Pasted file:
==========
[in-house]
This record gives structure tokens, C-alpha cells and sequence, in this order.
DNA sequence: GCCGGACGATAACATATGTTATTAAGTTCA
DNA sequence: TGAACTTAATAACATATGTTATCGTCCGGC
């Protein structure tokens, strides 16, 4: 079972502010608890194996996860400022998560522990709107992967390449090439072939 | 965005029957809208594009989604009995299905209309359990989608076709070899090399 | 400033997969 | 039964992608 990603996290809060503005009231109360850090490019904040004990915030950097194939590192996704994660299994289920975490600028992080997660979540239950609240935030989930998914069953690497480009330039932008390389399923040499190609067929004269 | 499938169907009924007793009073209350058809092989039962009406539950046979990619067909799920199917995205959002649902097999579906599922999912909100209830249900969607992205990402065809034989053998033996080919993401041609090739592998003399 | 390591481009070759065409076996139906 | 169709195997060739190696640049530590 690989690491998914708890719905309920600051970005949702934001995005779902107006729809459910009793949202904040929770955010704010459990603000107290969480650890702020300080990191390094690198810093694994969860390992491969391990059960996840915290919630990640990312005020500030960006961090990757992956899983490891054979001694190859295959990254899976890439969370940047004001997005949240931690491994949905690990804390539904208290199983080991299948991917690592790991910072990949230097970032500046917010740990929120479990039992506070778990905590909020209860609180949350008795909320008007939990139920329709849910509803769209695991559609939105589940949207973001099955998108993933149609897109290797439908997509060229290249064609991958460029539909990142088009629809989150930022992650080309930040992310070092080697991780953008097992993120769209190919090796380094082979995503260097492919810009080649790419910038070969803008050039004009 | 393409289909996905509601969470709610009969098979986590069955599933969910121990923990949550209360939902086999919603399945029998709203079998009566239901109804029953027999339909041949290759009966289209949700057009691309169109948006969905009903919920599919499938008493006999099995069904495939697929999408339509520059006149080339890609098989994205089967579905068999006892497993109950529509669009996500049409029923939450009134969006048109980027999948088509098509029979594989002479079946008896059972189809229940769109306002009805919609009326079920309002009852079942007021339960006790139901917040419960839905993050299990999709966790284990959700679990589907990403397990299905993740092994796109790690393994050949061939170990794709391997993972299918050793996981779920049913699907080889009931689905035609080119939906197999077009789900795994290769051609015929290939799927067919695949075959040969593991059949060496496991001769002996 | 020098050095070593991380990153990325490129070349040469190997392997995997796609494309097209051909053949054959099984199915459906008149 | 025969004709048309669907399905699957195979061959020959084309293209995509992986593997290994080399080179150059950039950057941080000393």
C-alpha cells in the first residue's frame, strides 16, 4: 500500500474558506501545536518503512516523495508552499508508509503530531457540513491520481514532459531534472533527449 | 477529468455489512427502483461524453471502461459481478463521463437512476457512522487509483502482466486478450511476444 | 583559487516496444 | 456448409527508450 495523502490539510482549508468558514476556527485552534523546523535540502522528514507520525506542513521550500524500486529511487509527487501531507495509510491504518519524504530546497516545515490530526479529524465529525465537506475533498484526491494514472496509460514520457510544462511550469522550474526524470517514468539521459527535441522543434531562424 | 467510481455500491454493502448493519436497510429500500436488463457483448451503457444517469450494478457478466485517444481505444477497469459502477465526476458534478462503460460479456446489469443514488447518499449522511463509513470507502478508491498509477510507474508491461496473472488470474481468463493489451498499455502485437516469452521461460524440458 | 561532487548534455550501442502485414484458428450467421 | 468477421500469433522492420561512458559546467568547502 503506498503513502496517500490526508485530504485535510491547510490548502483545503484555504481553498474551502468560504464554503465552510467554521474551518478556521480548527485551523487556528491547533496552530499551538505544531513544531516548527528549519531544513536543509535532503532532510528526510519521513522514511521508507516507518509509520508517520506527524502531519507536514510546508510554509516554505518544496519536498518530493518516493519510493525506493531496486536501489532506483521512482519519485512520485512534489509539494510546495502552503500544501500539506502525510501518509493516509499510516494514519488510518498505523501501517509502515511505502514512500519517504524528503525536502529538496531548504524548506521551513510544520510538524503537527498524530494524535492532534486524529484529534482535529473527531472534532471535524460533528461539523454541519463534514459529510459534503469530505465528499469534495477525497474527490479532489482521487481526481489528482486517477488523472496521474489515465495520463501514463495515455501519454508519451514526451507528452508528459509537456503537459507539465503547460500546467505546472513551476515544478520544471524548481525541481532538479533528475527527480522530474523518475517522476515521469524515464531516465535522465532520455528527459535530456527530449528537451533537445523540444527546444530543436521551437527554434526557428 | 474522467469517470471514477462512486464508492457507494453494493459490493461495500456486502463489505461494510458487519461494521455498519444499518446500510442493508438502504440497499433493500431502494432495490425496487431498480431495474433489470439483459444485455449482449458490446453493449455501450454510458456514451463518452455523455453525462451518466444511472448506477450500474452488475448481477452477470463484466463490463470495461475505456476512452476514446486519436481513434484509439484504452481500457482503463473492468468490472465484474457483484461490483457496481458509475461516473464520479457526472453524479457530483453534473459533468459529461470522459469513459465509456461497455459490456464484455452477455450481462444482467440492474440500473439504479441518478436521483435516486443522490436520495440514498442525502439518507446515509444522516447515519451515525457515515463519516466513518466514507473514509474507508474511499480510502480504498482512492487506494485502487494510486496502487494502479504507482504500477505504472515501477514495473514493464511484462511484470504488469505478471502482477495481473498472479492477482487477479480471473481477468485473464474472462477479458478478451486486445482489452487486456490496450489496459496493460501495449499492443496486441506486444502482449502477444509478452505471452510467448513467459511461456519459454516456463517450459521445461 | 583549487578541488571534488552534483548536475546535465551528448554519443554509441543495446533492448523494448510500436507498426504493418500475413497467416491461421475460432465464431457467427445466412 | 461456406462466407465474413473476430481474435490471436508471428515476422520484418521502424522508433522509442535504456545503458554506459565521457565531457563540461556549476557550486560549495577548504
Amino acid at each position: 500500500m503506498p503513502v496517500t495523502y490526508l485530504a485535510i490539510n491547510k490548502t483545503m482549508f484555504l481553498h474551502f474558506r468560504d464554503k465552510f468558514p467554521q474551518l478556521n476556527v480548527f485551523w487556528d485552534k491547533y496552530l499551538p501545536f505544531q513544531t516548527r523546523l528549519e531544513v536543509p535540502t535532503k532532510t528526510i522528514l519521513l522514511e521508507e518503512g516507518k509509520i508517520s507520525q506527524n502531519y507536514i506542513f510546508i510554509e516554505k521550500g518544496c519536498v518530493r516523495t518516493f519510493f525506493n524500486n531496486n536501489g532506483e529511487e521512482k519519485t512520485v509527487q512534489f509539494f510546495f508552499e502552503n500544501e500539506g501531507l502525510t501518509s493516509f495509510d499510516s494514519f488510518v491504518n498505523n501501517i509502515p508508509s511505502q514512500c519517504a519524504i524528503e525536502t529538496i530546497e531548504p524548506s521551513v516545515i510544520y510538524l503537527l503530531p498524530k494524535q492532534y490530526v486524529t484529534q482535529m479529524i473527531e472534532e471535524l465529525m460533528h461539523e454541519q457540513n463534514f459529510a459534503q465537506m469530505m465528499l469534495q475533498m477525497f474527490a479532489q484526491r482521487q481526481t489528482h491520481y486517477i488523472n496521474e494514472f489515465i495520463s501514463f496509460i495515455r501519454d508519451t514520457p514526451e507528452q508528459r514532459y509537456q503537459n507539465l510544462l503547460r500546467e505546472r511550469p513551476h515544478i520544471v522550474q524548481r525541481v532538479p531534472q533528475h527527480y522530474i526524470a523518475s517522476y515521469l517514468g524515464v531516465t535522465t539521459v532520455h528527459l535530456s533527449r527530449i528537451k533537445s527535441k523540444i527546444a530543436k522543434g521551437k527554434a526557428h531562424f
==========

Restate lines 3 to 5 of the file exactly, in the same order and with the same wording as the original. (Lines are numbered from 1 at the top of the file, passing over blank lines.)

DNA sequence: GCCGGACGATAACATATGTTATTAAGTTCA
DNA sequence: TGAACTTAATAACATATGTTATCGTCCGGC
């Protein structure tokens, strides 16, 4: 079972502010608890194996996860400022998560522990709107992967390449090439072939 | 965005029957809208594009989604009995299905209309359990989608076709070899090399 | 400033997969 | 039964992608 990603996290809060503005009231109360850090490019904040004990915030950097194939590192996704994660299994289920975490600028992080997660979540239950609240935030989930998914069953690497480009330039932008390389399923040499190609067929004269 | 499938169907009924007793009073209350058809092989039962009406539950046979990619067909799920199917995205959002649902097999579906599922999912909100209830249900969607992205990402065809034989053998033996080919993401041609090739592998003399 | 390591481009070759065409076996139906 | 169709195997060739190696640049530590 690989690491998914708890719905309920600051970005949702934001995005779902107006729809459910009793949202904040929770955010704010459990603000107290969480650890702020300080990191390094690198810093694994969860390992491969391990059960996840915290919630990640990312005020500030960006961090990757992956899983490891054979001694190859295959990254899976890439969370940047004001997005949240931690491994949905690990804390539904208290199983080991299948991917690592790991910072990949230097970032500046917010740990929120479990039992506070778990905590909020209860609180949350008795909320008007939990139920329709849910509803769209695991559609939105589940949207973001099955998108993933149609897109290797439908997509060229290249064609991958460029539909990142088009629809989150930022992650080309930040992310070092080697991780953008097992993120769209190919090796380094082979995503260097492919810009080649790419910038070969803008050039004009 | 393409289909996905509601969470709610009969098979986590069955599933969910121990923990949550209360939902086999919603399945029998709203079998009566239901109804029953027999339909041949290759009966289209949700057009691309169109948006969905009903919920599919499938008493006999099995069904495939697929999408339509520059006149080339890609098989994205089967579905068999006892497993109950529509669009996500049409029923939450009134969006048109980027999948088509098509029979594989002479079946008896059972189809229940769109306002009805919609009326079920309002009852079942007021339960006790139901917040419960839905993050299990999709966790284990959700679990589907990403397990299905993740092994796109790690393994050949061939170990794709391997993972299918050793996981779920049913699907080889009931689905035609080119939906197999077009789900795994290769051609015929290939799927067919695949075959040969593991059949060496496991001769002996 | 020098050095070593991380990153990325490129070349040469190997392997995997796609494309097209051909053949054959099984199915459906008149 | 025969004709048309669907399905699957195979061959020959084309293209995509992986593997290994080399080179150059950039950057941080000393």